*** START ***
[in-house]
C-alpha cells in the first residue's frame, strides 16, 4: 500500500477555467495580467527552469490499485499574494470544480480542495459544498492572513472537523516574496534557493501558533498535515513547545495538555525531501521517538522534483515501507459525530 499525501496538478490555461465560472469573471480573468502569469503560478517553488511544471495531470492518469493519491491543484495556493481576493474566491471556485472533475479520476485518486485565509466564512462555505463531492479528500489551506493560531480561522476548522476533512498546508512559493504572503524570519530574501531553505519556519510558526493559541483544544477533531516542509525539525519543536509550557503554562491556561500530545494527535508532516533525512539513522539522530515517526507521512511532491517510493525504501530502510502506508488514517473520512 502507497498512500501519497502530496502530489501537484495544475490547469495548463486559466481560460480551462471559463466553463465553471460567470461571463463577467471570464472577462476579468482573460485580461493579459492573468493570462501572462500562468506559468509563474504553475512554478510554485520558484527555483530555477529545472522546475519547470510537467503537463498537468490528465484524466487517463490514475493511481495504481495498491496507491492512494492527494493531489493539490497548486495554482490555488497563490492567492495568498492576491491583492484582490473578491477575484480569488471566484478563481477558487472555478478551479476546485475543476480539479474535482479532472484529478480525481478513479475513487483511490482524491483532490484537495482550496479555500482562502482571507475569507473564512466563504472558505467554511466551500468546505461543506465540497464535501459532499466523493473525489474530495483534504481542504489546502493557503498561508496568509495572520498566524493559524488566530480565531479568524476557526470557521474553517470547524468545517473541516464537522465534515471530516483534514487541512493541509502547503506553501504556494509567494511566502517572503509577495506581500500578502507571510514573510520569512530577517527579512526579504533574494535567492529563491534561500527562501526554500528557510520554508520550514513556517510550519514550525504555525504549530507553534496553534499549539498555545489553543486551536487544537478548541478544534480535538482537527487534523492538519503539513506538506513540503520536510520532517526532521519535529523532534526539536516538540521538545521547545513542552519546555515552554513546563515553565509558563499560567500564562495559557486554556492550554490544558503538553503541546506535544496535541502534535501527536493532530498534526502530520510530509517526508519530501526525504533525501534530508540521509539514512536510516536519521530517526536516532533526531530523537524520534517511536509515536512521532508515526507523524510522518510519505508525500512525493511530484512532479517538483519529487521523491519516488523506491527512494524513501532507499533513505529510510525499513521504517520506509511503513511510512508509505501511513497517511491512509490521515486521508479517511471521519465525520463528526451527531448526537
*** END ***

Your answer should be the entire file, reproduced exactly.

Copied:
[in-house]
C-alpha cells in the first residue's frame, strides 16, 4: 500500500477555467495580467527552469490499485499574494470544480480542495459544498492572513472537523516574496534557493501558533498535515513547545495538555525531501521517538522534483515501507459525530 499525501496538478490555461465560472469573471480573468502569469503560478517553488511544471495531470492518469493519491491543484495556493481576493474566491471556485472533475479520476485518486485565509466564512462555505463531492479528500489551506493560531480561522476548522476533512498546508512559493504572503524570519530574501531553505519556519510558526493559541483544544477533531516542509525539525519543536509550557503554562491556561500530545494527535508532516533525512539513522539522530515517526507521512511532491517510493525504501530502510502506508488514517473520512 502507497498512500501519497502530496502530489501537484495544475490547469495548463486559466481560460480551462471559463466553463465553471460567470461571463463577467471570464472577462476579468482573460485580461493579459492573468493570462501572462500562468506559468509563474504553475512554478510554485520558484527555483530555477529545472522546475519547470510537467503537463498537468490528465484524466487517463490514475493511481495504481495498491496507491492512494492527494493531489493539490497548486495554482490555488497563490492567492495568498492576491491583492484582490473578491477575484480569488471566484478563481477558487472555478478551479476546485475543476480539479474535482479532472484529478480525481478513479475513487483511490482524491483532490484537495482550496479555500482562502482571507475569507473564512466563504472558505467554511466551500468546505461543506465540497464535501459532499466523493473525489474530495483534504481542504489546502493557503498561508496568509495572520498566524493559524488566530480565531479568524476557526470557521474553517470547524468545517473541516464537522465534515471530516483534514487541512493541509502547503506553501504556494509567494511566502517572503509577495506581500500578502507571510514573510520569512530577517527579512526579504533574494535567492529563491534561500527562501526554500528557510520554508520550514513556517510550519514550525504555525504549530507553534496553534499549539498555545489553543486551536487544537478548541478544534480535538482537527487534523492538519503539513506538506513540503520536510520532517526532521519535529523532534526539536516538540521538545521547545513542552519546555515552554513546563515553565509558563499560567500564562495559557486554556492550554490544558503538553503541546506535544496535541502534535501527536493532530498534526502530520510530509517526508519530501526525504533525501534530508540521509539514512536510516536519521530517526536516532533526531530523537524520534517511536509515536512521532508515526507523524510522518510519505508525500512525493511530484512532479517538483519529487521523491519516488523506491527512494524513501532507499533513505529510510525499513521504517520506509511503513511510512508509505501511513497517511491512509490521515486521508479517511471521519465525520463528526451527531448526537